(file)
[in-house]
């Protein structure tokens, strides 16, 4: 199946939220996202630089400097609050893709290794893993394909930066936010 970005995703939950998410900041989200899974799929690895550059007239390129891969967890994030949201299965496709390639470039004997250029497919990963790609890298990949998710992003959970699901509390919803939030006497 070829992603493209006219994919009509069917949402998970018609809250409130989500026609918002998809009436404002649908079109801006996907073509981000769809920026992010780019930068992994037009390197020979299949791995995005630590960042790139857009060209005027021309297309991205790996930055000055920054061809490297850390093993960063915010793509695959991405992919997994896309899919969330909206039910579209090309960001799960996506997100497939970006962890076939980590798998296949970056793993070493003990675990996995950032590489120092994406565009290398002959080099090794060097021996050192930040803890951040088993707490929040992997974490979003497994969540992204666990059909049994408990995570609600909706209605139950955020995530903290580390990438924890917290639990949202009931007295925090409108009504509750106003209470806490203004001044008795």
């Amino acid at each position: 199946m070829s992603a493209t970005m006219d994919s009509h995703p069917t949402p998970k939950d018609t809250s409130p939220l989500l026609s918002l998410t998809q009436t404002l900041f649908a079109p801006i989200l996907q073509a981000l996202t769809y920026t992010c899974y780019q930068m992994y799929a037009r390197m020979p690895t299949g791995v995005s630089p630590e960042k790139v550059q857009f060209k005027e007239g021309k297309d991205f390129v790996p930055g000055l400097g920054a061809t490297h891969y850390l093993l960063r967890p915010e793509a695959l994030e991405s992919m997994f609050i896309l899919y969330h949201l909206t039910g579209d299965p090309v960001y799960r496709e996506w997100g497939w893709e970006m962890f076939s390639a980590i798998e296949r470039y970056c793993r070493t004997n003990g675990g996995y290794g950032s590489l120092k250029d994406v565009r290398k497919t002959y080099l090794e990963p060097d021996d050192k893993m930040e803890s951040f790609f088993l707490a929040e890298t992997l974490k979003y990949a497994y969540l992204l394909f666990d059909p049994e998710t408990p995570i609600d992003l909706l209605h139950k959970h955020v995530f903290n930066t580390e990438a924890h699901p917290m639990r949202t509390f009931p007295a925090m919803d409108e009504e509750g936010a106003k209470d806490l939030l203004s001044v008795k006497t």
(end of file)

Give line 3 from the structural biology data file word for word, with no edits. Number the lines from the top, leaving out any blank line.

């Amino acid at each position: 199946m070829s992603a493209t970005m006219d994919s009509h995703p069917t949402p998970k939950d018609t809250s409130p939220l989500l026609s918002l998410t998809q009436t404002l900041f649908a079109p801006i989200l996907q073509a981000l996202t769809y920026t992010c899974y780019q930068m992994y799929a037009r390197m020979p690895t299949g791995v995005s630089p630590e960042k790139v550059q857009f060209k005027e007239g021309k297309d991205f390129v790996p930055g000055l400097g920054a061809t490297h891969y850390l093993l960063r967890p915010e793509a695959l994030e991405s992919m997994f609050i896309l899919y969330h949201l909206t039910g579209d299965p090309v960001y799960r496709e996506w997100g497939w893709e970006m962890f076939s390639a980590i798998e296949r470039y970056c793993r070493t004997n003990g675990g996995y290794g950032s590489l120092k250029d994406v565009r290398k497919t002959y080099l090794e990963p060097d021996d050192k893993m930040e803890s951040f790609f088993l707490a929040e890298t992997l974490k979003y990949a497994y969540l992204l394909f666990d059909p049994e998710t408990p995570i609600d992003l909706l209605h139950k959970h955020v995530f903290n930066t580390e990438a924890h699901p917290m639990r949202t509390f009931p007295a925090m919803d409108e009504e509750g936010a106003k209470d806490l939030l203004s001044v008795k006497t």